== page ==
"Everybody realizes that this is a moment. . . to take advantage of," a senior official in the Obama administration told the Washington Post, explaining that though some of the measures had already been in development for months; attacks by Daesh members in Europe and the US in recent months have given the initiatives a new urgency.
The initiatives include a "counterterrorism task force" based at the Department of Homeland Security with the assistance of at least 11 other government departments or agencies, and the overhaul of a State Department program that is now being rebranded the 'Global Engagement Center.' However, the strategic changes are not being accompanied by a budget increase, acknowledged officials.
The State Department program, which has a budget of $5 million, was set up to counter the online appeal of Daesh. However, it has faced criticism for producing material unsuitable for dissuading would-be recruits from joining the terrorist group. An official told the Washington Post that one difficulty it faces is quantifying its effect on people who may be being radicalized.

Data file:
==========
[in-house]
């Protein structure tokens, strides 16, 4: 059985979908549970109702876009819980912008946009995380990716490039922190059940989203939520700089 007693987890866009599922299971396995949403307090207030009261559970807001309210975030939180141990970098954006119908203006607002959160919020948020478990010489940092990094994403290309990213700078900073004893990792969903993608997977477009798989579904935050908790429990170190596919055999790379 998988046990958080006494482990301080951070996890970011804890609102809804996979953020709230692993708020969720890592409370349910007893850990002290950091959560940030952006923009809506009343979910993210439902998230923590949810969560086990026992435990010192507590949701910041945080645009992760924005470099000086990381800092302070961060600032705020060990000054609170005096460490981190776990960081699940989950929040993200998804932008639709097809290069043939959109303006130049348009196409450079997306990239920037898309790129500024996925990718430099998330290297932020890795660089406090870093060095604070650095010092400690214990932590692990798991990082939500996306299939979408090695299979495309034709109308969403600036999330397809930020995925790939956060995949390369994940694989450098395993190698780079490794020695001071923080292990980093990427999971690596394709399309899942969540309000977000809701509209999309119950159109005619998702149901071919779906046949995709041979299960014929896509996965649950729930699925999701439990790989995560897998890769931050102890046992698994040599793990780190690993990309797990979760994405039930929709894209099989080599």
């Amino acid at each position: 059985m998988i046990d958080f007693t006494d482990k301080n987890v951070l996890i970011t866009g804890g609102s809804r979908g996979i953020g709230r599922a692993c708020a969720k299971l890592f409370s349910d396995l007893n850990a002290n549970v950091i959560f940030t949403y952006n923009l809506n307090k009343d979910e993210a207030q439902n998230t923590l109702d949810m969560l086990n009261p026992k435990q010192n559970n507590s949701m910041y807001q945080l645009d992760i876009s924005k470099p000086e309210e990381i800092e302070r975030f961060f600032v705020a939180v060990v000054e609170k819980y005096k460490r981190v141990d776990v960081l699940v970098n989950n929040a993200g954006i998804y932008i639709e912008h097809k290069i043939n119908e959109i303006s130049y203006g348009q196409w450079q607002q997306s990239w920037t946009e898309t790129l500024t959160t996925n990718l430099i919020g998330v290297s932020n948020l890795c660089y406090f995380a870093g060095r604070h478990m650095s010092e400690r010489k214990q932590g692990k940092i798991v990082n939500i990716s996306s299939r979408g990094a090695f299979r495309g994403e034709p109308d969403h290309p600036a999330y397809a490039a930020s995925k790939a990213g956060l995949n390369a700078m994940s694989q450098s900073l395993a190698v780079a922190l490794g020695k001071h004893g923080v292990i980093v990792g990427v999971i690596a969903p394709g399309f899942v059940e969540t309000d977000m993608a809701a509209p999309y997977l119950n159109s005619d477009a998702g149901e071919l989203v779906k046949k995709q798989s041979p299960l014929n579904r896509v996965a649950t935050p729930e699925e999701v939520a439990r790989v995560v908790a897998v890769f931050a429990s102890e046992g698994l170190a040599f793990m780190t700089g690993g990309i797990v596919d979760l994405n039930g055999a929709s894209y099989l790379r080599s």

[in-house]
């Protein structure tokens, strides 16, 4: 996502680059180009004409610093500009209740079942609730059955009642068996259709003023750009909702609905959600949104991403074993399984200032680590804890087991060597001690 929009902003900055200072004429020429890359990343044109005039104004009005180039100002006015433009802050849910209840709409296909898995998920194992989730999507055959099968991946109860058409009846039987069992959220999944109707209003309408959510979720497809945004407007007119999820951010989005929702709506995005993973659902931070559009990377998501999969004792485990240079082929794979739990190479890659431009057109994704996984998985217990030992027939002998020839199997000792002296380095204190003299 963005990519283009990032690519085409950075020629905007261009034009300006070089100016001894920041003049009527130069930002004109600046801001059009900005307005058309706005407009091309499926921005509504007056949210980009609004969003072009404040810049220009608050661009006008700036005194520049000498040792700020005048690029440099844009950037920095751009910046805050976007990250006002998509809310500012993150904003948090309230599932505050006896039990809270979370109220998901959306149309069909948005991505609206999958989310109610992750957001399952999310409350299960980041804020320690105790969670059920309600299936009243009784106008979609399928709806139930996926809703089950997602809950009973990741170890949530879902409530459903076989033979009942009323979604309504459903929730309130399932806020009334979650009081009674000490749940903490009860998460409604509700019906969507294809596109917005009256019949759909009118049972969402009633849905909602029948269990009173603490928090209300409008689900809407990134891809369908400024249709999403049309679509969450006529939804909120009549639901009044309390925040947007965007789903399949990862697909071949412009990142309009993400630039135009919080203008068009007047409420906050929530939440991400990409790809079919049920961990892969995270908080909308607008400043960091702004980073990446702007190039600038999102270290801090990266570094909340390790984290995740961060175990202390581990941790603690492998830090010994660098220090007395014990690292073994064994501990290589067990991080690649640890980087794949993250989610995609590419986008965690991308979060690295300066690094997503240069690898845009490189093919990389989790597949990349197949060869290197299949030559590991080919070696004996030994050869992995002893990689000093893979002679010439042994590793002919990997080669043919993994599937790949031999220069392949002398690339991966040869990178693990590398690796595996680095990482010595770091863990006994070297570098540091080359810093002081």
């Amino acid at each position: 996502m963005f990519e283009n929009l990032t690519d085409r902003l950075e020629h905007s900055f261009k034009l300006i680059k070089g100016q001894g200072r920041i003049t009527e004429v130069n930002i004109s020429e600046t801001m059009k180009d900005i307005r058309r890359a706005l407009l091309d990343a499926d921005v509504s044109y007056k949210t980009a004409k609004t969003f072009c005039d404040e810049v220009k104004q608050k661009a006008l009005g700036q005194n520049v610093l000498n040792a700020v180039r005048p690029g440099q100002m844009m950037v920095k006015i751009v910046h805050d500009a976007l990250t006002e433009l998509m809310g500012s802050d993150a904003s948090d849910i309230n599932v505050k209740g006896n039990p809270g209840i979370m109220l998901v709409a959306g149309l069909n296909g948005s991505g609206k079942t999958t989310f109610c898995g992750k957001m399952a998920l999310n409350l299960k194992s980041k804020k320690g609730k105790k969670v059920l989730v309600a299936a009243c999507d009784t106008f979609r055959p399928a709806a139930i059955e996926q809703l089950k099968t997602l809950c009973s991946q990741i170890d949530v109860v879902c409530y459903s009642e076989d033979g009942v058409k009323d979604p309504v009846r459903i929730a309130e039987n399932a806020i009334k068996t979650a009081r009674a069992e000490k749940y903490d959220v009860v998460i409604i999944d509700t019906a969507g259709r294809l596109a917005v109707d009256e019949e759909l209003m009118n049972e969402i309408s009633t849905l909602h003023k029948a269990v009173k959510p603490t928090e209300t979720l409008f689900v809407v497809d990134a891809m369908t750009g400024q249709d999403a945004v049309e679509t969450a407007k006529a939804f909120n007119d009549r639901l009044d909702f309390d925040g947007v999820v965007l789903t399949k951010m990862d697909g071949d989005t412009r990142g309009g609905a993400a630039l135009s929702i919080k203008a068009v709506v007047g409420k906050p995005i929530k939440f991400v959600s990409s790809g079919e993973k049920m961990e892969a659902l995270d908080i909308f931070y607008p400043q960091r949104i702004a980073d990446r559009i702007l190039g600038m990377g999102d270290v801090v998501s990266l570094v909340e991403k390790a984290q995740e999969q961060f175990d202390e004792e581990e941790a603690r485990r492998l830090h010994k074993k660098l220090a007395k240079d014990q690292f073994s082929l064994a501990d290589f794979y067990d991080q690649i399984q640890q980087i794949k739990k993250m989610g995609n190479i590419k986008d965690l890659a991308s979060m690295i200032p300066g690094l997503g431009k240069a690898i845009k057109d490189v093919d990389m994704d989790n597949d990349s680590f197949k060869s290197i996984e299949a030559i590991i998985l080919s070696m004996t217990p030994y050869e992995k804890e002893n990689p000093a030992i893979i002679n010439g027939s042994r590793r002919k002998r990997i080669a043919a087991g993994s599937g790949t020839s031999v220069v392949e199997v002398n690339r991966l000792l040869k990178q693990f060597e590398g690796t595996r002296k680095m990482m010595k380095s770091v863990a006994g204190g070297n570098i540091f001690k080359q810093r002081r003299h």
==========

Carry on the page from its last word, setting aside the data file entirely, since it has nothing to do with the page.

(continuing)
"We don’t have great, perfect data on why people become radicalized or why people change their mind," said the official.
"You can’t prove a negative — 'How many young guys did you prevent from going to Syria today?' — We don’t know the answer to that. What we can do is learn what kinds of messages resonate."
According to reports, the agenda for the meeting on Friday had four areas of discussion. It asked the experts for advice on how to make it harder for terrorists to use the internet to "recruit, radicalize, and mobilize followers to violence," and how to "help others to create, publish, and amplify alternative content that would undercut ISIL."
The intelligence team also asked how technology can be used to disrupt paths to radicalization, identify recruitment patterns and help to quantify efforts aimed at countering radicalization. Finally, they wanted to know how to stop terrorists from using the internet to carry out attacks, and to make it easier for law enforcement and intelligence specialists to prevent attacks.